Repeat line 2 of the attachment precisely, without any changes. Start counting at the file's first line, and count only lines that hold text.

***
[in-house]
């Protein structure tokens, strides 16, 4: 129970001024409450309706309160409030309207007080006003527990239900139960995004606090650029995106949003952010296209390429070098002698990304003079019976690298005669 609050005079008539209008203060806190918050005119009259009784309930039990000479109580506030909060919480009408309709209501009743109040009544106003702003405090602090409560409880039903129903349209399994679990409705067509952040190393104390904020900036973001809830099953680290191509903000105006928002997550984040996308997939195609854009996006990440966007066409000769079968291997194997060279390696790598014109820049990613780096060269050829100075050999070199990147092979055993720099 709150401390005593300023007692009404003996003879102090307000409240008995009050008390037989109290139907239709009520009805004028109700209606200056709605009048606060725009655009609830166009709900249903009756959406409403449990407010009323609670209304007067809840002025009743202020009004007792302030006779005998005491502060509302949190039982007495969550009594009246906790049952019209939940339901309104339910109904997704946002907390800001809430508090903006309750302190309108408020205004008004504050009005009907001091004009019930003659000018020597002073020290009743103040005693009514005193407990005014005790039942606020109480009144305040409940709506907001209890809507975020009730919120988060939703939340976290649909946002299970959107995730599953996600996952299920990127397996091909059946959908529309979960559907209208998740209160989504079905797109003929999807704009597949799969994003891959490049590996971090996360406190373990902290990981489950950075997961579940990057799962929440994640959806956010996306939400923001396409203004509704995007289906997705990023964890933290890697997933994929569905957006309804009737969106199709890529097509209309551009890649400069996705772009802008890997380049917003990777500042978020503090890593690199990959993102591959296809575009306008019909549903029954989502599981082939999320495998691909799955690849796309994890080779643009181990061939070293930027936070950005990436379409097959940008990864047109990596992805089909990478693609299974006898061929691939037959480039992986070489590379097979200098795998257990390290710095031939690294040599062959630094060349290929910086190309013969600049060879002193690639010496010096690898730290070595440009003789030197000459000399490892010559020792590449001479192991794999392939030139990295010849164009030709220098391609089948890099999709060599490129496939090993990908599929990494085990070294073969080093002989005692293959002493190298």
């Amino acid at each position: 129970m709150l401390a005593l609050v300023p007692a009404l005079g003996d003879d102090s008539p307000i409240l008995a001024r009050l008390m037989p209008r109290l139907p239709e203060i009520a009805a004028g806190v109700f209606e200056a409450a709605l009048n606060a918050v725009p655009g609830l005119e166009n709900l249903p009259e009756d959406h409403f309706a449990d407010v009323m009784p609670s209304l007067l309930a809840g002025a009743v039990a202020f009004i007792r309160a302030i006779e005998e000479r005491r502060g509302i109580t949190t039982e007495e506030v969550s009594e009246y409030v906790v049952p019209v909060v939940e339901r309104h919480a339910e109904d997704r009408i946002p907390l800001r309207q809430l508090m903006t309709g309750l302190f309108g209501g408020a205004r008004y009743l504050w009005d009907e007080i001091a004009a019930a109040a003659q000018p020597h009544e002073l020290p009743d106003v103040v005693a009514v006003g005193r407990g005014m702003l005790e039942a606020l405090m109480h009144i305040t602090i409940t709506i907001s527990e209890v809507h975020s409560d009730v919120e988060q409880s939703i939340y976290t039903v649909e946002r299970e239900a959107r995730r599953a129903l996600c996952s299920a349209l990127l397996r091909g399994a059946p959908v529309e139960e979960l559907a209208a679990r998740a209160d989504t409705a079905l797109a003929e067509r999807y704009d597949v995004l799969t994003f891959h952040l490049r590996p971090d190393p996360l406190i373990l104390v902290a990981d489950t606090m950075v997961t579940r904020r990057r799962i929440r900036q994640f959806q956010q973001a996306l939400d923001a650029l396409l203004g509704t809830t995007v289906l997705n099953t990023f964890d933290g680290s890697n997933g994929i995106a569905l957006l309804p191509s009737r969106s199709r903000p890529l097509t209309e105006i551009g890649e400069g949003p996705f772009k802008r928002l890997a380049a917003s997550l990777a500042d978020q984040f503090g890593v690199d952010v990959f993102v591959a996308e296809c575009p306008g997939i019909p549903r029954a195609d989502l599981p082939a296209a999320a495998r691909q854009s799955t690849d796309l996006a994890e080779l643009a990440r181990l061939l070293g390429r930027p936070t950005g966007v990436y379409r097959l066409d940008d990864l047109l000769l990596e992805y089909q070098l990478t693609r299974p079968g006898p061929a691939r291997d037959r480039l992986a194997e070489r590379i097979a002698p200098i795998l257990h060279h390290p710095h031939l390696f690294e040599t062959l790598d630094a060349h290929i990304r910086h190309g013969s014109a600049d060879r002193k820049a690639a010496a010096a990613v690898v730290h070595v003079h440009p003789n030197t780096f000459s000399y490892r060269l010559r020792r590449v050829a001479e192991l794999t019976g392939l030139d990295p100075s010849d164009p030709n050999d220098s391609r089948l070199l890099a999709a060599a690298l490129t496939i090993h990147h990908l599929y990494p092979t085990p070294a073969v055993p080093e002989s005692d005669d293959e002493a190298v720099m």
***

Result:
């Protein structure tokens, strides 16, 4: 129970001024409450309706309160409030309207007080006003527990239900139960995004606090650029995106949003952010296209390429070098002698990304003079019976690298005669 609050005079008539209008203060806190918050005119009259009784309930039990000479109580506030909060919480009408309709209501009743109040009544106003702003405090602090409560409880039903129903349209399994679990409705067509952040190393104390904020900036973001809830099953680290191509903000105006928002997550984040996308997939195609854009996006990440966007066409000769079968291997194997060279390696790598014109820049990613780096060269050829100075050999070199990147092979055993720099 709150401390005593300023007692009404003996003879102090307000409240008995009050008390037989109290139907239709009520009805004028109700209606200056709605009048606060725009655009609830166009709900249903009756959406409403449990407010009323609670209304007067809840002025009743202020009004007792302030006779005998005491502060509302949190039982007495969550009594009246906790049952019209939940339901309104339910109904997704946002907390800001809430508090903006309750302190309108408020205004008004504050009005009907001091004009019930003659000018020597002073020290009743103040005693009514005193407990005014005790039942606020109480009144305040409940709506907001209890809507975020009730919120988060939703939340976290649909946002299970959107995730599953996600996952299920990127397996091909059946959908529309979960559907209208998740209160989504079905797109003929999807704009597949799969994003891959490049590996971090996360406190373990902290990981489950950075997961579940990057799962929440994640959806956010996306939400923001396409203004509704995007289906997705990023964890933290890697997933994929569905957006309804009737969106199709890529097509209309551009890649400069996705772009802008890997380049917003990777500042978020503090890593690199990959993102591959296809575009306008019909549903029954989502599981082939999320495998691909799955690849796309994890080779643009181990061939070293930027936070950005990436379409097959940008990864047109990596992805089909990478693609299974006898061929691939037959480039992986070489590379097979200098795998257990390290710095031939690294040599062959630094060349290929910086190309013969600049060879002193690639010496010096690898730290070595440009003789030197000459000399490892010559020792590449001479192991794999392939030139990295010849164009030709220098391609089948890099999709060599490129496939090993990908599929990494085990070294073969080093002989005692293959002493190298």